While Mythbusters was a little cheesy at times, it always remained true to itself — using science to demonstrably prove flawed assumptions. One of the core Mythbusters, Grant Imahara, who studied electrical engineering at USC, sadly passed away at the age of 49. According to the Hollywood Reporter: Imahara died suddenly following a brain aneurysm, The … Continue reading R.I.P. Grant Imahara
Emily Lipstein, writing for Gizmodo Australia reported the following: After long years of research, your efforts have paid off: the archaeological site you're digging in has turned up a stash of rare, striking bones, no doubt the beginning of a groundbreaking discovery. Only then, you find the KFC wrapper, revealing that this "ancient burial ground" … Continue reading New book highlights scientific Fieldwork Fails that are often quite amusing
Quantum mechanics, at first glance, seems like it has nothing in common with human behavior. But what if human behavior was actually influenced by quantum mechanics? One of the most mind-blowing experiments I recall learning about in my advanced physics classes is the famous double-slit experiment. Without getting too deep in the weeds of quantum … Continue reading Quality goes up, mistakes go down when people know their work is being evaluated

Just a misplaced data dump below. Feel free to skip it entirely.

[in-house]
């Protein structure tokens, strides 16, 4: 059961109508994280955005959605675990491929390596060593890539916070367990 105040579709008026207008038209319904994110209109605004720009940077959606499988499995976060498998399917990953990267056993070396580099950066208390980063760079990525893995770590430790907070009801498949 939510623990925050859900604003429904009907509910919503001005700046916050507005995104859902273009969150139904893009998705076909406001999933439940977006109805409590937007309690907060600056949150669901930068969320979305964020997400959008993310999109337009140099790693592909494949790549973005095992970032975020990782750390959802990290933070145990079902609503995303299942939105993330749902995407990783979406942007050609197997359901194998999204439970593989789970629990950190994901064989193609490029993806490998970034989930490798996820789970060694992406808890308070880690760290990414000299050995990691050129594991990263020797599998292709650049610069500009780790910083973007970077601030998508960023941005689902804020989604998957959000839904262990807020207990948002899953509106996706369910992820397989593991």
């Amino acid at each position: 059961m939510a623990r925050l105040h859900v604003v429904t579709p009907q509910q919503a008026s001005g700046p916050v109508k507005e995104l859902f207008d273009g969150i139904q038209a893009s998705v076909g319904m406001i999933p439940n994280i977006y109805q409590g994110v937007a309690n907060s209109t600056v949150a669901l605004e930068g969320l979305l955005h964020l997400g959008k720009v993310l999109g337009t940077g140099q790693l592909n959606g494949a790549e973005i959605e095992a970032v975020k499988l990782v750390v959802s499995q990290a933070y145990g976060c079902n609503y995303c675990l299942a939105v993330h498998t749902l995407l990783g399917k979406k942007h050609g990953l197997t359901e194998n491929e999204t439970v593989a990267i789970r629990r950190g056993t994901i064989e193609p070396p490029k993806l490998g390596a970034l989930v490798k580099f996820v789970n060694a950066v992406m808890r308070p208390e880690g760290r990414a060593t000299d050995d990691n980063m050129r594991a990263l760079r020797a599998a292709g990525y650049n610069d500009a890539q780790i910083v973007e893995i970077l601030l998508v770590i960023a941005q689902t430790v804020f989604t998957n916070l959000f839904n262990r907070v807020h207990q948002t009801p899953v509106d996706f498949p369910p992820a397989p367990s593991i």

Science is hard work. However, science is arguably among the most critical pursuits of humanity — one might even be so bold as to claim that along with the arts, science represents the very manifestation of our humanity. The roots of scientific exploration and study lie not so much within the individual accomplishments of any … Continue reading Do Scientists really need their own social network?
It is Awards season again—no, not the Emmy's or even the Country Music Awards or whatever—I'm talking about the always entertaining Ig Nobel Prize ceremony held last night at Harvard. Every year, for the pasts 26 years, researchers in unique and obscure niches are awarded prizes celebrating their scientific achievements. Just like the real Nobel … Continue reading Rats need pants, and other scientific research subjects of questionable worth